Background: The peptide hormone adrenocorticotropin (ACTH or Corticotropin) is a major component of the stress response system in the Hypothalamus-Pituitary-Adrenal (HPA) axis. Under stress, it is secreted from the anterior pituitary and stimulates cortisol production from the adrenal cortex. Changes in ACTH production or action are associated with multiple disease conditions. In clinical situations like Cushing's disease, ectopic ACTH syndrome and congenital adrenal hyperplasia, there is excess ACTH production and blocking the interaction of ACTH at its site of action would be a therapeutic option. Currently, effective therapy to block the action of ACTH is unavailable. Insulin-sensitizing treatment, such as metformin, has been used to ameliorate a few reported cases of adrenal disorders. However, the exact mechanism of how these insulin-sensitizing drugs affect the HPA axis is not known.
Aim: To test whether insulin-sensitizing drugs have a direct effect on the activity of ACTH.
Methods: In-vitro assays were performed to test the effect of metformin on ACTH receptor activation and signaling. For assays, the OS3 cells transfected with ACTH receptor and luciferase reporter plasmids were used, and cyclic AMP (cAMP) was measured by luciferase assay. The potential to shift the ACTH concentration-response curve (CRC) was evaluated to characterize the antagonist activity of metformin. Detailed characterization was done to calculate the 50% inhibitory concentration (IC50) by varying concentration of metformin.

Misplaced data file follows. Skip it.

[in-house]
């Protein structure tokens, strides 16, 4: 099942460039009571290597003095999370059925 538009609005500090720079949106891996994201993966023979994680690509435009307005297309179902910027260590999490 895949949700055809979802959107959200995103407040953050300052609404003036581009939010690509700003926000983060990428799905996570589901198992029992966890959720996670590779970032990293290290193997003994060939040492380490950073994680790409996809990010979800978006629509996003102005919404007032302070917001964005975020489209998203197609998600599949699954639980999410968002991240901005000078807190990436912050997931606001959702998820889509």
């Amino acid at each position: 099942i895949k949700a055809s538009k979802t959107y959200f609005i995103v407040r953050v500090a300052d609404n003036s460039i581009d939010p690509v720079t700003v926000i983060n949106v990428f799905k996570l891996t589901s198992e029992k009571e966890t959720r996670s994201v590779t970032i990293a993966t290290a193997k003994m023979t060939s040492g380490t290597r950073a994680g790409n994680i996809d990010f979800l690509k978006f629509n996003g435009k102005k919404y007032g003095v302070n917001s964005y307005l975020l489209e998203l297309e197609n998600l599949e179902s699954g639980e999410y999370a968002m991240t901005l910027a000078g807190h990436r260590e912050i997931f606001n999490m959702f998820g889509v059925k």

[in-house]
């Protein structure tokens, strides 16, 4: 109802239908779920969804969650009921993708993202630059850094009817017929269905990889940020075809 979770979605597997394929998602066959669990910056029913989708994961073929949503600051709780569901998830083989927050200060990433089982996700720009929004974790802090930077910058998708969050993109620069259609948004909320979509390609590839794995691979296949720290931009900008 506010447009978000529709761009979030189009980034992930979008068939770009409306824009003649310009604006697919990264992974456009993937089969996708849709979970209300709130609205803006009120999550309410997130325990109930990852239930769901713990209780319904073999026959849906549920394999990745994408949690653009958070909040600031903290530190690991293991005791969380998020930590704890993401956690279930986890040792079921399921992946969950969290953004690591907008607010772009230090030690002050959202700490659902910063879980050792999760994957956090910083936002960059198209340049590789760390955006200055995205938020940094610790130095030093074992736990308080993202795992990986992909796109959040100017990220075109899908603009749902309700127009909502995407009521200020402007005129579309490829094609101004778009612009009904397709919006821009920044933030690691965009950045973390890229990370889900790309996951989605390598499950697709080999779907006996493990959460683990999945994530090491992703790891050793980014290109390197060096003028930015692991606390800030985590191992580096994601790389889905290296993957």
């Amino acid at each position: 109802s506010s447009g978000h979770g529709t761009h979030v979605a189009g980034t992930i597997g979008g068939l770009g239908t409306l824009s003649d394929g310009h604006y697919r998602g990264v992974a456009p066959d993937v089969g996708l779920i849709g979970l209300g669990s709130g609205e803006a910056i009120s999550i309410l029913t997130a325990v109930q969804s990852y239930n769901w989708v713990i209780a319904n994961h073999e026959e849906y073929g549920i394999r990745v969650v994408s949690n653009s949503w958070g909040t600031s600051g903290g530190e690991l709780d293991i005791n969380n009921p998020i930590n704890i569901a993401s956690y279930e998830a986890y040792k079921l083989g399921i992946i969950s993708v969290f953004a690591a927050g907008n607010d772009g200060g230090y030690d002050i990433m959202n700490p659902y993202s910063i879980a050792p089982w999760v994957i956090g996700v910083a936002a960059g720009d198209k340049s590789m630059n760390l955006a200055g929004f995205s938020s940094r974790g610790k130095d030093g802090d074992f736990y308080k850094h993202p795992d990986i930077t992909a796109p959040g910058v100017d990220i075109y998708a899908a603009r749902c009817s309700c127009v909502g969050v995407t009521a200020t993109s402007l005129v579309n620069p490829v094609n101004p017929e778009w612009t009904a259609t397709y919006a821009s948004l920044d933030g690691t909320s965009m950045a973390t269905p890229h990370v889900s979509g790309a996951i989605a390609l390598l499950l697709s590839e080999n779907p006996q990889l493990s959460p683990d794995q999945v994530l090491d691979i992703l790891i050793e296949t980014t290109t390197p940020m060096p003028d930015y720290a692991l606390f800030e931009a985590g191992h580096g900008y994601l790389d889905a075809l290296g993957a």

Results and Conclusion: Metformin was found to inhibit the activation of the ACTH receptor and downstream signaling associated with ACTH response. Significant inhibition of ACTH induced receptor activation upon treatment with 10 mM metformin was observed. Metformin shifted the ACTH CRC towards the right by half log, indicating antagonism. This study could be useful in developing new strategies for management of hyperandrogenic states.
19 Sep 2019 - 21 Sep 2019